About six weeks ago a work friend and I decided it would be a great
idea to hop on our bikes after work one evening and ride them until we got to
Our plan had several merits, chief amongst these being its
simplicity. We would ride in to town on a thursday morning and, after a day’s
work, would spin down to Newhaven in the evening sun to catch the ferry to
Dieppe. The next morning would see us, eager and refreshed, cruising across
northern France to arrive triumphant in Paris.
Inspired by how easy making this plan had been, we booked tickets
for the ferry (“we won’t need cabins,
let’s just doze in the chairs”), booked rooms in a Paris hotel and engaged
Parcel Force to deliver some clothes out ahead of us.
The day of departure came around surprisingly quickly and, sure
enough, I soon found myself throwing a leg over my ’94 Vigorelli for the
English part of the trip. Of all the decision making required, the bike choice
was certainly easiest. The gently rolling terrain ahead of us was ideally
suited to riding fixed wheel and the Mercian is the best bike I own for
covering a decent distance.
The trip down to Newhaven went exactly as planned. After the usual
drag riding out of London we soon found ourselves rolling along mile after mile
of beautiful sun-dappled Sussex lanes with a particular highlight being a
traction engine parked outside a very tempting looking pub... sadly we felt it
would be prudent to get to the coast before having a beer!
Twilight met us as we began to approach the coast with a chill mist
rolling in off the sea. A quick visit to Sainsbury’s ensued for supplies before
we boarded the ferry for the all too brief trip to France.
We soon decided that forgoing a cabin was an error. The seats,
albeit reclining, were almost impossible to get to sleep in - even with the
assistance of a beer. We both managed to doze for a while but after what felt
like a deceptively short time we were dashing to the toilet to slap on more
chamois cream before being thrown off the ferry in France.
Pulling away from customs and into a deserted Dieppe made us realise
that, just possibly, the trip wasn’t going to be quite as easy as we’d
imagined. It was 5am, pitch black and rather chilly. We’d hardly slept and
already had 60 odd miles in our legs from only a few hours earlier. The was
also the small matter of 130 miles separating us from the Eiffel Tower.
The plan was to join the Avenue Verte just outside Dieppe (following
the excellent Donald Hirsch route - http://www.donaldhirsch.com/dieppeparis.html).
For those that don’t know, the Avenue Verte is a disused railway that has been
turned into a cycle path and runs for approximately 30 miles to Forges-les-Eaux
where we planned to breakfast. Our enthusiasm was damped somewhat when Schalk
got the first puncture within 100 yards of joining the cycle path. Shortly
after we were dampened further by a thunderstorm during which I decided,
sympathetically, to get a puncture as well. The Avenue Verte was very pleasant
but once the novelty of riding past old signals and through disused stations
wore off, we began to find it rather repetitive and were relieved to get to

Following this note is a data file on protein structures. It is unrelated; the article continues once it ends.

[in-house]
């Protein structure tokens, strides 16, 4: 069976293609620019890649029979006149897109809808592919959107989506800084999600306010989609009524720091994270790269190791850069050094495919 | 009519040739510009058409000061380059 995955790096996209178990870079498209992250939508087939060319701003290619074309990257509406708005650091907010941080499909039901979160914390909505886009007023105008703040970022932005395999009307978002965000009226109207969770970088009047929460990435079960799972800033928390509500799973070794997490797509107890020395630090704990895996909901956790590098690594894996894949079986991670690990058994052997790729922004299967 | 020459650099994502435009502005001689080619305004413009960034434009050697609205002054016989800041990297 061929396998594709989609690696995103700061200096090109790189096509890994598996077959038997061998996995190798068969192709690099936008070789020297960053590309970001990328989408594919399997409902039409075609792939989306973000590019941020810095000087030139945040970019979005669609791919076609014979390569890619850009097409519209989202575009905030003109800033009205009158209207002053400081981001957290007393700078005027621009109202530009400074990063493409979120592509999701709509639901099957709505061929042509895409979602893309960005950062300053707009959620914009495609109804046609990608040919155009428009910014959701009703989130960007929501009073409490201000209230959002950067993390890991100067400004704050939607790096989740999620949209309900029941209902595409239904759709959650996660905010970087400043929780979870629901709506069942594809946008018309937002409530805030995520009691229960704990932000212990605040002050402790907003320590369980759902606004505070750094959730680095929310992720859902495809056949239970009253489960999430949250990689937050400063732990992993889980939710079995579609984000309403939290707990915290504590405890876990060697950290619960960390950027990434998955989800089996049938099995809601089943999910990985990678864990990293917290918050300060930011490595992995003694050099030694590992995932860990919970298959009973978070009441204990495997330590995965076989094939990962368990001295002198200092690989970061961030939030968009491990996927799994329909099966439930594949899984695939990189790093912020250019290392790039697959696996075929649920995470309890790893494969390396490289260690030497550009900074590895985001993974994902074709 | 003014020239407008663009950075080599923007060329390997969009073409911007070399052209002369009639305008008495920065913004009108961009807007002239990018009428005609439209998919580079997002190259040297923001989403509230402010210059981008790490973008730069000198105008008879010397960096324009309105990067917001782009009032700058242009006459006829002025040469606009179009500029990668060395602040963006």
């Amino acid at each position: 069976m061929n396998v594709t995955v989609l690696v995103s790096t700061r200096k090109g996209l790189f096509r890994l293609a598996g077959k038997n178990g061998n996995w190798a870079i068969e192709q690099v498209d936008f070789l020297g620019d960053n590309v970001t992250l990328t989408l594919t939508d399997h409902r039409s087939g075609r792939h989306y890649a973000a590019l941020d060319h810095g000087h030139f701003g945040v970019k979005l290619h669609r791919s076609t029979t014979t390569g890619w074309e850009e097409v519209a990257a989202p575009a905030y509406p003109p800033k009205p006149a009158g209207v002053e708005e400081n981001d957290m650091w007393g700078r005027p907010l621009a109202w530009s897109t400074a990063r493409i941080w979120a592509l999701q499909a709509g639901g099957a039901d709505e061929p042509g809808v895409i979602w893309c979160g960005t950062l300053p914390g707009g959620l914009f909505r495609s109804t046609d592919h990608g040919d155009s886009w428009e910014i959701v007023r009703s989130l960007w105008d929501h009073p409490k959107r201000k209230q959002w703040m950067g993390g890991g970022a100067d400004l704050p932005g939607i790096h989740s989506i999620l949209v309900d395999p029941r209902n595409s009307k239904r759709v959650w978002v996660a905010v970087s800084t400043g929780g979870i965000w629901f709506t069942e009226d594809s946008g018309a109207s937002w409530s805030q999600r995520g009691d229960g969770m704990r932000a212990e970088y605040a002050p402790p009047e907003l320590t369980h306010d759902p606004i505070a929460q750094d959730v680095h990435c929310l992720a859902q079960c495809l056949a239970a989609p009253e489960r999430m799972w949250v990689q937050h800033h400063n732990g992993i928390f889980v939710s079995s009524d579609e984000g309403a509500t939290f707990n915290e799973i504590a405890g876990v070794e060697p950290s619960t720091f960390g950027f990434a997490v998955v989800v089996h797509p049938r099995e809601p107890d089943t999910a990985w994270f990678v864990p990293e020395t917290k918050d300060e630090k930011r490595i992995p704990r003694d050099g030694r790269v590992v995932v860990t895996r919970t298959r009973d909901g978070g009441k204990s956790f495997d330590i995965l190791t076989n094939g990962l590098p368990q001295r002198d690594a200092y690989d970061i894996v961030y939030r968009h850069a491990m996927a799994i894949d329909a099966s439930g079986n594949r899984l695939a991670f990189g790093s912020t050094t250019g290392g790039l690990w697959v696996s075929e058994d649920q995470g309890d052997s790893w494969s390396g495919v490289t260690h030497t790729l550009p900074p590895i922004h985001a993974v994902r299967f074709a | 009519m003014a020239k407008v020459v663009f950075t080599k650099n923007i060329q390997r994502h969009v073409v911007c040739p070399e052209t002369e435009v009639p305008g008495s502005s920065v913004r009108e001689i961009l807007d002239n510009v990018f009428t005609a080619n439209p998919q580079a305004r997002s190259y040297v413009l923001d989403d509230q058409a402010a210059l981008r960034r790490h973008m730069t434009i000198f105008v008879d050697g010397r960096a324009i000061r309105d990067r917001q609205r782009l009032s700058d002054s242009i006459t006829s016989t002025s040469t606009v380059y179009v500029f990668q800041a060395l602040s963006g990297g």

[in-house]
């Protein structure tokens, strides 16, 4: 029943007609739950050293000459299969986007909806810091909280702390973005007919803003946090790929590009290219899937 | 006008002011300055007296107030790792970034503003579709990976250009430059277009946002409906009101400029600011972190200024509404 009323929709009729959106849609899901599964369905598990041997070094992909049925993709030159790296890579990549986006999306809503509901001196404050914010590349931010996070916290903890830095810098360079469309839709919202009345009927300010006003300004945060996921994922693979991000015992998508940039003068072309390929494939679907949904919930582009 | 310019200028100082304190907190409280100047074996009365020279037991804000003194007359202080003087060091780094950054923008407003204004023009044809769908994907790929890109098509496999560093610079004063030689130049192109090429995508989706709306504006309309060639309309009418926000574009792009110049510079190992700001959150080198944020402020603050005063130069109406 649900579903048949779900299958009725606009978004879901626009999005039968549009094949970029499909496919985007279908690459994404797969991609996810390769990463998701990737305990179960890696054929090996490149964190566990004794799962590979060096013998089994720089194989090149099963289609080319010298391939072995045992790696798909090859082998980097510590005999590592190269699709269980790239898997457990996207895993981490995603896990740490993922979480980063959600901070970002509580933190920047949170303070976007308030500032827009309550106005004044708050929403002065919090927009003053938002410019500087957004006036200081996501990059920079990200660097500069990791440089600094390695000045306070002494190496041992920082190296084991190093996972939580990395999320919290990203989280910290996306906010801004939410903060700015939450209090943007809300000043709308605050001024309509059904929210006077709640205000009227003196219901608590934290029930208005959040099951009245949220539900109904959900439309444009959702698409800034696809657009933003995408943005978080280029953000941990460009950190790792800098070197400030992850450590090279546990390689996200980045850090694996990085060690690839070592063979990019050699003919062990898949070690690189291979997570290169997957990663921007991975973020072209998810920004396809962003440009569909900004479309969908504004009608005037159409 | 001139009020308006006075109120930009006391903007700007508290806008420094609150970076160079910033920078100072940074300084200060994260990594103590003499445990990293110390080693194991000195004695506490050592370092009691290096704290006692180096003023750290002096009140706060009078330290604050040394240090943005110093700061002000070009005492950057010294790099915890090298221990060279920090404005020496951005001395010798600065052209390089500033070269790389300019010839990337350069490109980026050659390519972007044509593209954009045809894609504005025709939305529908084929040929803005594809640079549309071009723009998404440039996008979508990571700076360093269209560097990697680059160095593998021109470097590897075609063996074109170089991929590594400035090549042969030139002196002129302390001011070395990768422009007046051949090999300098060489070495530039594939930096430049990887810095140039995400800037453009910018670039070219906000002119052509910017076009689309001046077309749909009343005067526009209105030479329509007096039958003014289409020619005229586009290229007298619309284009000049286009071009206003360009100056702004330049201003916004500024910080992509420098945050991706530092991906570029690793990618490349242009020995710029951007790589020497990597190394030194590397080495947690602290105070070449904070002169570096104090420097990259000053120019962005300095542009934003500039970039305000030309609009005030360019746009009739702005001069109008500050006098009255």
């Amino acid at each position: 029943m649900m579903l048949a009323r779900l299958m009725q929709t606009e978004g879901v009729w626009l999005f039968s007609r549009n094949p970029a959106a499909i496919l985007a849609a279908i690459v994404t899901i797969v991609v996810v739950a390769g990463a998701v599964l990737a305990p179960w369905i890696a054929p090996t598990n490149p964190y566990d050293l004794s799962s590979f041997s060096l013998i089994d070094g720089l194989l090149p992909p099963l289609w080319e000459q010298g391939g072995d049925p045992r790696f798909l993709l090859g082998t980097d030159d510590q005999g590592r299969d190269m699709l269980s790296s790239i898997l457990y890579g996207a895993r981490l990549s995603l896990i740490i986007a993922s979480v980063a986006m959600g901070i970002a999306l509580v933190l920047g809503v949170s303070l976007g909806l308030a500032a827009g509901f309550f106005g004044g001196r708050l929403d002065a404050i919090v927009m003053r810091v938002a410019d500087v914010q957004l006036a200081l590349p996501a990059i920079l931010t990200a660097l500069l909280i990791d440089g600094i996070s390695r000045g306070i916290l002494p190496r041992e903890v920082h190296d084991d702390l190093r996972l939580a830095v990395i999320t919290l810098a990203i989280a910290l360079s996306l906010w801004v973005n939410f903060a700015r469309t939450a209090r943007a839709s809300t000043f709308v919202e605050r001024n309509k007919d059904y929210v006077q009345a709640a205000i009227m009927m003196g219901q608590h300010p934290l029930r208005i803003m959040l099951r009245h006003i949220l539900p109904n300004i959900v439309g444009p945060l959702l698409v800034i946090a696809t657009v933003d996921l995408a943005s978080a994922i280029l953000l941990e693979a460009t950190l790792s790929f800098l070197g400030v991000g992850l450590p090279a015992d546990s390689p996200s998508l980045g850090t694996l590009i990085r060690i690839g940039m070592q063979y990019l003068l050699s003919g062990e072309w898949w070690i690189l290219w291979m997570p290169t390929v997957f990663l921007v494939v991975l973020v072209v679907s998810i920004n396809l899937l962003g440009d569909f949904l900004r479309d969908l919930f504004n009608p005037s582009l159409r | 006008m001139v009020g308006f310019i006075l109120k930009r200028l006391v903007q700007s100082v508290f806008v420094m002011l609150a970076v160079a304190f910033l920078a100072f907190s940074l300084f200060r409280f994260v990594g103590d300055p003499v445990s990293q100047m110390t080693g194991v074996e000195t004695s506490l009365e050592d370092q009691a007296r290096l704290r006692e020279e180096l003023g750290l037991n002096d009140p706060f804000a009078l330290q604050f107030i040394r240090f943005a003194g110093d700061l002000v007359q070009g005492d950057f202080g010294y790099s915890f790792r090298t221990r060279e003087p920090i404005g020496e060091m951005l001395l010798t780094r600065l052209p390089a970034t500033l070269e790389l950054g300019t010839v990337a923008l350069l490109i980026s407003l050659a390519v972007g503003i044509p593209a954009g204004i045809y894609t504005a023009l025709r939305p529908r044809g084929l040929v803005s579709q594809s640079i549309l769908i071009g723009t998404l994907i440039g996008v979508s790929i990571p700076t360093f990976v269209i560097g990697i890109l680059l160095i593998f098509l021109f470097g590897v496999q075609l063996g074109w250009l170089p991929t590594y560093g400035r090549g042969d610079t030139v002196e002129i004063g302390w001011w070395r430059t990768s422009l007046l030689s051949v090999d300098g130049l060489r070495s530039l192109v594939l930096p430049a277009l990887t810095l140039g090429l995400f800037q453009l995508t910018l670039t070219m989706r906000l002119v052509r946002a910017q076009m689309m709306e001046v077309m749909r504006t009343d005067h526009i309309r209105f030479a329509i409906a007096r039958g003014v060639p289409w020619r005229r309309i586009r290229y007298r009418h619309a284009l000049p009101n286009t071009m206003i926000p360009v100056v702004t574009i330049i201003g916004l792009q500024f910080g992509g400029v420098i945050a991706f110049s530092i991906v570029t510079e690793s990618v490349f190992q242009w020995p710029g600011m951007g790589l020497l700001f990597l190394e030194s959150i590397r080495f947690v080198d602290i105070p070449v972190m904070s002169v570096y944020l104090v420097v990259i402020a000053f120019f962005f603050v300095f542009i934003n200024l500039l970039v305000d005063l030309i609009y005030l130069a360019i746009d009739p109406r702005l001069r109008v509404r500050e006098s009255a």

Forges-les-Eaux for some strong coffee and obligatory pastries.
After breakfast the sun came out and spirits lifted along with it.
Our jerseys began to dry out and our tires stayed inflated. Buoyed by our
success we pulled into Gourney-en-Bray to dry out our gear in the centre of
town, much to the amusement of some bemused locals.
From Gournay-en-Bray we rode 35 miles on to Marines where we planned
to stop for lunch. The conditions were fantastic and the terrain likewise as we
cruised past enumerable wheat fields along almost deserted roads. We
occasionally caught up with other people riding to Paris, most of whom were
sensibly taking their time to enjoy the experience. The legs weren’t feeling
too bad but mental tiredness was definitely beginning to catch up at this
Marines was a very welcome stop where the dual pronged attack of
spaghetti carbonara and beer took care of our hunger. After twenty minutes
sitting in the sun we felt ready to take on the final 40 miles.
We soon found ourselves in the urban sprawl that extends so far to
the west of Paris and before long came the nasty realisation that the Donald
Hirsch route, so good to us until that point, was not going to work for our
bikes. The route dived off down forest tracks we didn’t feel up to traversing,
especially after our earlier punctures, and were soon having to navigate on the
hoof - poor planning on my part
not to have investigated the route more
Nevertheless, with the clock approaching 7pm local time, we found
ourselves underneath the Eiffel Tower almost exactly 24 hours after leaving
London. We were tired, hungry and mud splatted but elated. The trip really is a
great experience and I’d heartily recommend it - either in one go or as a more
leisurely trip over a few days.
We got back on our bikes for an agonizing few miles to the hotel for
a quick shower before getting straight back out for steaks and beer. Fully refueled
we gave in and headed to bed.
In the early hours of the next morning Paris was hit by one of the
most severe storms in its history. Gale force winds and torrential rain
battered the buildings as a large electrical storm engulfed the city, with lightning
striking the Eiffel Tower three times. I didn’t hear a thing.
Thank you so much Tim for your great write up and pictures